Beyond Cold Conceptual Change: The Role of Motivational Beliefs and Classroom Contextual Factors in the Process of Conceptual Change

Paul R. Pintrich, Ronald W. Marx, Robert A. Boyle

Research output: Contribution to journalArticle

1050 Scopus citations

Abstract

Conceptual change models of student learning are useful for explicating the role of prior knowledge in students' learning and are very popular in the research on learning in the subject areas. This article presents an analysis of a conceptual change model for describing student learning by applying research on student motivation to the process of conceptual change. Four general motivational constructs (goals, values, self-efficacy, and control beliefs) are suggested as potential mediators of the process of conceptual change. In addition, there is a discussion of the role of classroom contextual factors as moderators of the relations between student motivation and conceptual change. The article highlights the theoretical difficulties of a cold, or overly rational, model of conceptual change that focuses only on student cognition without considering the ways in which students' motivational beliefs about themselves as learners and the roles of individuals in a classroom learning community can facilitate or hinder conceptual change.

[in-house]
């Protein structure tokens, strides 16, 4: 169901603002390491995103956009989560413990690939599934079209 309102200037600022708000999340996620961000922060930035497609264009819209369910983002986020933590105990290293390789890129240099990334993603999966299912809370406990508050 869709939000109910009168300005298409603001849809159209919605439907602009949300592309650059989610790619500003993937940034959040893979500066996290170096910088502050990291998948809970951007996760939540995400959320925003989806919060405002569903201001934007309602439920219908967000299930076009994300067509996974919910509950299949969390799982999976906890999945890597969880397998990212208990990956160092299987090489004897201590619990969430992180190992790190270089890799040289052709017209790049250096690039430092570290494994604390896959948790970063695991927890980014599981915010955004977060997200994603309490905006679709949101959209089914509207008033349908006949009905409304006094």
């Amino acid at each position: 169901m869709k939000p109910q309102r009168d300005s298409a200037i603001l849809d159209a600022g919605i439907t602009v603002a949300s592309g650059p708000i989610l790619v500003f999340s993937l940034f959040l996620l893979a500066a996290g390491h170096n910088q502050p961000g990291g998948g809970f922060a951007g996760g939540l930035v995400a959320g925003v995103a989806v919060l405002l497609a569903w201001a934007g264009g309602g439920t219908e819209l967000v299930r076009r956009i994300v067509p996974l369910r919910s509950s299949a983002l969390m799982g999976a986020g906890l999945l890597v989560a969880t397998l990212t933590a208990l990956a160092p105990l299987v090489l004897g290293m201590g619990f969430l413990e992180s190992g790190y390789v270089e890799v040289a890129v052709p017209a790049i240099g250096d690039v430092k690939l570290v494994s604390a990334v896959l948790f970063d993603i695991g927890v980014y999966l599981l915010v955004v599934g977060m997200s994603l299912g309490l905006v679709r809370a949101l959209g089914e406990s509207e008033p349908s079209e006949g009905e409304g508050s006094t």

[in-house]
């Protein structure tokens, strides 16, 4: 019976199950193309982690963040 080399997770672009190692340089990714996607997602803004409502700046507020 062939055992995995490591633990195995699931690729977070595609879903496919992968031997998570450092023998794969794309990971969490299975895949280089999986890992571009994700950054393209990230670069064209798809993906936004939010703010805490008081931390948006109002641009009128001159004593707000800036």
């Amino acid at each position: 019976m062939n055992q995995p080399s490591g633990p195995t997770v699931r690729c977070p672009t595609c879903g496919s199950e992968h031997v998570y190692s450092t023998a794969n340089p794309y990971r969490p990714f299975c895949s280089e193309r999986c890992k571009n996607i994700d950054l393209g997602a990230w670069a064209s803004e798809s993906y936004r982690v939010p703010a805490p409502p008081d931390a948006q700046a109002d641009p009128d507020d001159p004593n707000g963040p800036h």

Original languageEnglish (US)
Pages (from-to)167-199
Number of pages33
JournalReview of Educational Research
Volume63
Issue number2
DOIs
StatePublished - Jun 1993
Externally publishedYes

    Fingerprint

ASJC Scopus subject areas

  • Education

Cite this